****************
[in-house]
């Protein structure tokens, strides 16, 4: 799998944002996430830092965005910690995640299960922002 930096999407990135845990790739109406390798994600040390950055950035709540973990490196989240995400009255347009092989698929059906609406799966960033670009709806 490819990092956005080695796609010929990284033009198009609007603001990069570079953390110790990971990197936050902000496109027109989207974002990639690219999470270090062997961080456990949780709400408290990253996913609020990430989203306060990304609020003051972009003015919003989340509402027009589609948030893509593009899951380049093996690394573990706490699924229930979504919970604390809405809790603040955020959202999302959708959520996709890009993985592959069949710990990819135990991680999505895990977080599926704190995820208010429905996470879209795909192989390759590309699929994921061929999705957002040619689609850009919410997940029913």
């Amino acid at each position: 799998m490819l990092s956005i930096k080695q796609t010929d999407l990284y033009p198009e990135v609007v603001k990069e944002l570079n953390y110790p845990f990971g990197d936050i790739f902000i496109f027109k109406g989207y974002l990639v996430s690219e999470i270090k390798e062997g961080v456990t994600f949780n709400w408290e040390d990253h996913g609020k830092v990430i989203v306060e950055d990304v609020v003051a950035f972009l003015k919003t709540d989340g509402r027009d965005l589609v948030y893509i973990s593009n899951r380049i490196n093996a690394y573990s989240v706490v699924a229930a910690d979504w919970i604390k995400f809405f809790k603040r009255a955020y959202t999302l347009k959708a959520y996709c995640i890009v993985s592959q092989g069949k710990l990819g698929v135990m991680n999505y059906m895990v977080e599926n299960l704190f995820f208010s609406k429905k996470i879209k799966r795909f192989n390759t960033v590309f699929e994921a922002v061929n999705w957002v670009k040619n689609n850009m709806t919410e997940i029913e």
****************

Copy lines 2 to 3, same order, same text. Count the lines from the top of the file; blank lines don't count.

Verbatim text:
């Protein structure tokens, strides 16, 4: 799998944002996430830092965005910690995640299960922002 930096999407990135845990790739109406390798994600040390950055950035709540973990490196989240995400009255347009092989698929059906609406799966960033670009709806 490819990092956005080695796609010929990284033009198009609007603001990069570079953390110790990971990197936050902000496109027109989207974002990639690219999470270090062997961080456990949780709400408290990253996913609020990430989203306060990304609020003051972009003015919003989340509402027009589609948030893509593009899951380049093996690394573990706490699924229930979504919970604390809405809790603040955020959202999302959708959520996709890009993985592959069949710990990819135990991680999505895990977080599926704190995820208010429905996470879209795909192989390759590309699929994921061929999705957002040619689609850009919410997940029913």
């Amino acid at each position: 799998m490819l990092s956005i930096k080695q796609t010929d999407l990284y033009p198009e990135v609007v603001k990069e944002l570079n953390y110790p845990f990971g990197d936050i790739f902000i496109f027109k109406g989207y974002l990639v996430s690219e999470i270090k390798e062997g961080v456990t994600f949780n709400w408290e040390d990253h996913g609020k830092v990430i989203v306060e950055d990304v609020v003051a950035f972009l003015k919003t709540d989340g509402r027009d965005l589609v948030y893509i973990s593009n899951r380049i490196n093996a690394y573990s989240v706490v699924a229930a910690d979504w919970i604390k995400f809405f809790k603040r009255a955020y959202t999302l347009k959708a959520y996709c995640i890009v993985s592959q092989g069949k710990l990819g698929v135990m991680n999505y059906m895990v977080e599926n299960l704190f995820f208010s609406k429905k996470i879209k799966r795909f192989n390759t960033v590309f699929e994921a922002v061929n999705w957002v670009k040619n689609n850009m709806t919410e997940i029913e």